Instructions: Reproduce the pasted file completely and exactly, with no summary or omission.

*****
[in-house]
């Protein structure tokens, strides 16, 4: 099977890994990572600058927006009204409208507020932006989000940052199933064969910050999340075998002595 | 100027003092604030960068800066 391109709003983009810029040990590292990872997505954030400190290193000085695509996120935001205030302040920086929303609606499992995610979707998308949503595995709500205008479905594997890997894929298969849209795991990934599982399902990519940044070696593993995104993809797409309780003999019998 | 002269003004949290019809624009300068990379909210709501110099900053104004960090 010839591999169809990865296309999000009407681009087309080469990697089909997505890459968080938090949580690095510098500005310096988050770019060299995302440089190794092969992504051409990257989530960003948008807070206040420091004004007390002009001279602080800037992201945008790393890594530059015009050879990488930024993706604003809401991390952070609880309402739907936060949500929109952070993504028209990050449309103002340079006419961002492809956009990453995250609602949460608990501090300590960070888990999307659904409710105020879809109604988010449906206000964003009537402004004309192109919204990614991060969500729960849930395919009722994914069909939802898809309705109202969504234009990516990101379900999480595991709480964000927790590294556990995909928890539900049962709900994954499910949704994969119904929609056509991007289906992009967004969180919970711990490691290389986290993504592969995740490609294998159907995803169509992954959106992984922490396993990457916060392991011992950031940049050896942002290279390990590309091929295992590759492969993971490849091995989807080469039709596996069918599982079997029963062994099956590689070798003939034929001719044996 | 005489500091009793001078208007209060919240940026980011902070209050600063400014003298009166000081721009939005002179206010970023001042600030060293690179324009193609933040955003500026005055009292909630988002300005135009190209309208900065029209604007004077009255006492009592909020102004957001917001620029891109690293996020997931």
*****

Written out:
[in-house]
């Protein structure tokens, strides 16, 4: 099977890994990572600058927006009204409208507020932006989000940052199933064969910050999340075998002595 | 100027003092604030960068800066 391109709003983009810029040990590292990872997505954030400190290193000085695509996120935001205030302040920086929303609606499992995610979707998308949503595995709500205008479905594997890997894929298969849209795991990934599982399902990519940044070696593993995104993809797409309780003999019998 | 002269003004949290019809624009300068990379909210709501110099900053104004960090 010839591999169809990865296309999000009407681009087309080469990697089909997505890459968080938090949580690095510098500005310096988050770019060299995302440089190794092969992504051409990257989530960003948008807070206040420091004004007390002009001279602080800037992201945008790393890594530059015009050879990488930024993706604003809401991390952070609880309402739907936060949500929109952070993504028209990050449309103002340079006419961002492809956009990453995250609602949460608990501090300590960070888990999307659904409710105020879809109604988010449906206000964003009537402004004309192109919204990614991060969500729960849930395919009722994914069909939802898809309705109202969504234009990516990101379900999480595991709480964000927790590294556990995909928890539900049962709900994954499910949704994969119904929609056509991007289906992009967004969180919970711990490691290389986290993504592969995740490609294998159907995803169509992954959106992984922490396993990457916060392991011992950031940049050896942002290279390990590309091929295992590759492969993971490849091995989807080469039709596996069918599982079997029963062994099956590689070798003939034929001719044996 | 005489500091009793001078208007209060919240940026980011902070209050600063400014003298009166000081721009939005002179206010970023001042600030060293690179324009193609933040955003500026005055009292909630988002300005135009190209309208900065029209604007004077009255006492009592909020102004957001917001620029891109690293996020997931």